Some of the audio samples I heard were pretty obviously random noise upon which wishful thinking had forced some kind of meaning. ("If you slow down these gurgles and bleeps and play them backwards, and apply a narrow bandpass filter, you can clearly hear the voice say 'hey dude'"). Then again, some other samples were distinct words, albeit faint, enough to creep you out if you entertain the possibility that the recordings could be genuine and not man-made.
Once it's been recorded for transmision then the effect is 'locked' and we'll always hear it the same way. But it's the original source reproducing equipment that will add variability to every play. It's own noise artefacts randomly modulating existing noise. Make a number of recordings from it and then select out and record the finest example of ghost-speak and the film studios and TV will fall over themselves to buy it. As John W. mentioned, the odd effect was different every time they listened.
Anyway I'm losing confidence in the ability of the Beeb to report anything technical. If it's not some rap artiste or DJ being interviewed on their fine body of work or some kiddy singer or Z list personality, then the Beeb haven't a f***ing clue.
I'd heard of the name, and at least it's not a political movie (!). (ISTR some political pundit using the term "white noise" to refer to some other pundits). So I looked it up, there a very short plot description here:
and lots of "user reviews" here:
I googled for it, found out what "Electronic Voice Phenomena" is, and geez... didn't I just mention Art Bell somewhere? Yes, in the "Did we ever go to the moon???" thread in sci.astro.amateur.
Speak of the devil, this recent news article has some interesting history regarding a faulty erase head:
And as far as such "phenomena" in electronic equipment, I once heard a CB radio transmission, apparently from a taxi cab (this was the 1970's), playing LOUDLY through a transistor guitar amp. Radio interference happens all too often, as many posters here can attest. :(
I suppose the question reduces to "Well, what if mundane things such as unwanted AM rectification and partially erased tape are ruled out?" and my short answer is I just don't believe it.
A book I really enjoyed on the subject is "In Search of the Light: The Adventures of a Parapsychologist" by Susan Blackmore. These Amazon reviews sum it up fairly well, though I should write my own:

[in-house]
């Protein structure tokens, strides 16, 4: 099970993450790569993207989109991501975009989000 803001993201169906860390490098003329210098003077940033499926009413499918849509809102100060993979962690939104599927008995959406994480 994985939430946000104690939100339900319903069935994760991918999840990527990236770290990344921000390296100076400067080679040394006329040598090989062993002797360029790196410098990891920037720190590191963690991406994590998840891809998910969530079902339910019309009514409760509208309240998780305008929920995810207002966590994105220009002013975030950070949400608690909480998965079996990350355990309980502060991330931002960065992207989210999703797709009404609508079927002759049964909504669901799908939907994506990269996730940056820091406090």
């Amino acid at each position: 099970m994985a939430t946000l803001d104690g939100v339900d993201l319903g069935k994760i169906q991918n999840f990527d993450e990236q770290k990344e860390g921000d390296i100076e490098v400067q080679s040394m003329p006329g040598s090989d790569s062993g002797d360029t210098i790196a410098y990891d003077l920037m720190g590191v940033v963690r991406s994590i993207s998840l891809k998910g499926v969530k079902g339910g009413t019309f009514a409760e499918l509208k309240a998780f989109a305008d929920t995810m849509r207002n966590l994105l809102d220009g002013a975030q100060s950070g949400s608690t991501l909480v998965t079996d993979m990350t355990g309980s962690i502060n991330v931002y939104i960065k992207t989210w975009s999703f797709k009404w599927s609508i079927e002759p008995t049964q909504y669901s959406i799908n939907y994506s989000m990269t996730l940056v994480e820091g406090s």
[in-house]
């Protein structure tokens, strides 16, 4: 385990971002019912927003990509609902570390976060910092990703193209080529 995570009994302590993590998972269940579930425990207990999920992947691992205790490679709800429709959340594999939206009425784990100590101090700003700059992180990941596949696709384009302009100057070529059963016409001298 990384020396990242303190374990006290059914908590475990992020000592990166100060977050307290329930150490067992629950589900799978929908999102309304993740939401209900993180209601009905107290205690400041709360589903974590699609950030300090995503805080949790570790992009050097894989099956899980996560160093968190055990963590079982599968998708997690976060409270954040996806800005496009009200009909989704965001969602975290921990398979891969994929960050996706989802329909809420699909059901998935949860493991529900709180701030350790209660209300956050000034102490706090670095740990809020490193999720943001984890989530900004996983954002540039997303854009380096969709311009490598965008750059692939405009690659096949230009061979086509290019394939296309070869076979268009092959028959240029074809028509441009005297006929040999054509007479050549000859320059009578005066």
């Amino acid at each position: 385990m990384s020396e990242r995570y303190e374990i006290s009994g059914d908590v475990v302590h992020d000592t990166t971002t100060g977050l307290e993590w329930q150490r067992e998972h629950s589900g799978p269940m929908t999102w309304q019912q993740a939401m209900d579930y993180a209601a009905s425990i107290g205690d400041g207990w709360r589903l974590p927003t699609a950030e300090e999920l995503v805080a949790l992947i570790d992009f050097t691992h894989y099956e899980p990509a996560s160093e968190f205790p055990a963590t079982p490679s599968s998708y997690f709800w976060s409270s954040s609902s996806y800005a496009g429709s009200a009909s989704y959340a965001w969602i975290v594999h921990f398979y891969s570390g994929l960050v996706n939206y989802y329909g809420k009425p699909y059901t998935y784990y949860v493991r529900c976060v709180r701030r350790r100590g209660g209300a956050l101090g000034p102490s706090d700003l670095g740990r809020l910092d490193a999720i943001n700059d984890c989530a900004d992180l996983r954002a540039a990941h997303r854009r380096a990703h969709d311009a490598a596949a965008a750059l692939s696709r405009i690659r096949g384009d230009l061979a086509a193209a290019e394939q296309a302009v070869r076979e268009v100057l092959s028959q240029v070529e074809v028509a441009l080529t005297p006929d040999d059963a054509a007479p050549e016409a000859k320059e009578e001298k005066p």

What I got out of the book was the power of belief - the belief in paranormal phenomena by all the researchers, and that hard evidence of some phenomenon was "just around the corner." In traditional scientific studies, these biases would be very bad. They're bad here too, but you would think that if there were "something there" to be found, these would be the people to find it and it could later be verified by researchers with less bias and better methods. In a strict scientific sense you cannot prove the absence of something ("Absence of evidence is not evidence of absense"), and it seems the author ends the book still having hope, if "not knowing." But it sure helped me dispell any possible belief or "curiosity" I may have had in that stuff.
A good tape recorder will have playback electronics that generates substantially less noise than any tape it plays back. I'm not saying the original was played back on a 'good' recorder, though...
I have no doubt that the perceptions of a recording of random noise can be different every time it's played, even if it's the exact same thing played every time (record it to a CDR and it plays back in any decent player, and and any truly varying noise background will be 90dB below the playback "signal"). Both the perceptions and the actual noise can vary, but at least we can control for the actual noise.
That's a shame, I've heard good things about BBC news over the years, that they were the last bastion of good news reporting. It seems I and many others became disillusioned of US news sources years or decades ago, if we ever thought they were reliable.